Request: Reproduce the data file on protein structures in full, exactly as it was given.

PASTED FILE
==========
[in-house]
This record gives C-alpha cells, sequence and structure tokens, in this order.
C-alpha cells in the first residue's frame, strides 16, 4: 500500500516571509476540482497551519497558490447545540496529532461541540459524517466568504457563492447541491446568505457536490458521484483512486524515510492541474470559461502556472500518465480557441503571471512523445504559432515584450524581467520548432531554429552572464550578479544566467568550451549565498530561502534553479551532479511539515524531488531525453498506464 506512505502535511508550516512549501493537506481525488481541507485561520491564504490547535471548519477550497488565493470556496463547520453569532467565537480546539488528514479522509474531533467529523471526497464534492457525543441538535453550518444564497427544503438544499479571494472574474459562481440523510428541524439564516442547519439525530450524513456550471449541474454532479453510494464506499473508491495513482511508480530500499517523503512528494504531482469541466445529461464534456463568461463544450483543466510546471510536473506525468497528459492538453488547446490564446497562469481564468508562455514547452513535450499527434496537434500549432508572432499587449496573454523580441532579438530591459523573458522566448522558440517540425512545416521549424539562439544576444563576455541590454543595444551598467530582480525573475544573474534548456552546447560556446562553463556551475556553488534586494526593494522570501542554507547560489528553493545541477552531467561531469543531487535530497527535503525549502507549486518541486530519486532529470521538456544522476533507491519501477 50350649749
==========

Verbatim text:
[in-house]
This record gives C-alpha cells, sequence and structure tokens, in this order.
C-alpha cells in the first residue's frame, strides 16, 4: 500500500516571509476540482497551519497558490447545540496529532461541540459524517466568504457563492447541491446568505457536490458521484483512486524515510492541474470559461502556472500518465480557441503571471512523445504559432515584450524581467520548432531554429552572464550578479544566467568550451549565498530561502534553479551532479511539515524531488531525453498506464 506512505502535511508550516512549501493537506481525488481541507485561520491564504490547535471548519477550497488565493470556496463547520453569532467565537480546539488528514479522509474531533467529523471526497464534492457525543441538535453550518444564497427544503438544499479571494472574474459562481440523510428541524439564516442547519439525530450524513456550471449541474454532479453510494464506499473508491495513482511508480530500499517523503512528494504531482469541466445529461464534456463568461463544450483543466510546471510536473506525468497528459492538453488547446490564446497562469481564468508562455514547452513535450499527434496537434500549432508572432499587449496573454523580441532579438530591459523573458522566448522558440517540425512545416521549424539562439544576444563576455541590454543595444551598467530582480525573475544573474534548456552546447560556446562553463556551475556553488534586494526593494522570501542554507547560489528553493545541477552531467561531469543531487535530497527535503525549502507549486518541486530519486532529470521538456544522476533507491519501477 50350649749